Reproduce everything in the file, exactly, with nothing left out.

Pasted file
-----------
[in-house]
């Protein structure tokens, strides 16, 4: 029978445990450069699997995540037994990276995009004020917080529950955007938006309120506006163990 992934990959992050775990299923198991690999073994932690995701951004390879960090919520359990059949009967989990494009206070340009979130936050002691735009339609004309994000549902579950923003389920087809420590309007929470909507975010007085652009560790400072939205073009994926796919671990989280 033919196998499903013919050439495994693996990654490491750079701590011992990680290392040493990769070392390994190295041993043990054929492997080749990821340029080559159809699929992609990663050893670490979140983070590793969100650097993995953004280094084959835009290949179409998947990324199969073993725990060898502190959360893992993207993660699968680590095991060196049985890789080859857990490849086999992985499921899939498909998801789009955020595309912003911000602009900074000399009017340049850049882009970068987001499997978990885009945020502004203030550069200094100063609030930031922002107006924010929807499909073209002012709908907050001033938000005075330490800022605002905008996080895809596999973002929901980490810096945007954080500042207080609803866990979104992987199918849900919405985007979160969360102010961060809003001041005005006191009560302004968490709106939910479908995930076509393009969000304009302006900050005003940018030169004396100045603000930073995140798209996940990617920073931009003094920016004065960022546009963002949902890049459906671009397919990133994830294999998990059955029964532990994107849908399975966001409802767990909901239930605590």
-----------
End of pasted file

[in-house]
């Protein structure tokens, strides 16, 4: 029978445990450069699997995540037994990276995009004020917080529950955007938006309120506006163990 992934990959992050775990299923198991690999073994932690995701951004390879960090919520359990059949009967989990494009206070340009979130936050002691735009339609004309994000549902579950923003389920087809420590309007929470909507975010007085652009560790400072939205073009994926796919671990989280 033919196998499903013919050439495994693996990654490491750079701590011992990680290392040493990769070392390994190295041993043990054929492997080749990821340029080559159809699929992609990663050893670490979140983070590793969100650097993995953004280094084959835009290949179409998947990324199969073993725990060898502190959360893992993207993660699968680590095991060196049985890789080859857990490849086999992985499921899939498909998801789009955020595309912003911000602009900074000399009017340049850049882009970068987001499997978990885009945020502004203030550069200094100063609030930031922002107006924010929807499909073209002012709908907050001033938000005075330490800022605002905008996080895809596999973002929901980490810096945007954080500042207080609803866990979104992987199918849900919405985007979160969360102010961060809003001041005005006191009560302004968490709106939910479908995930076509393009969000304009302006900050005003940018030169004396100045603000930073995140798209996940990617920073931009003094920016004065960022546009963002949902890049459906671009397919990133994830294999998990059955029964532990994107849908399975966001409802767990909901239930605590």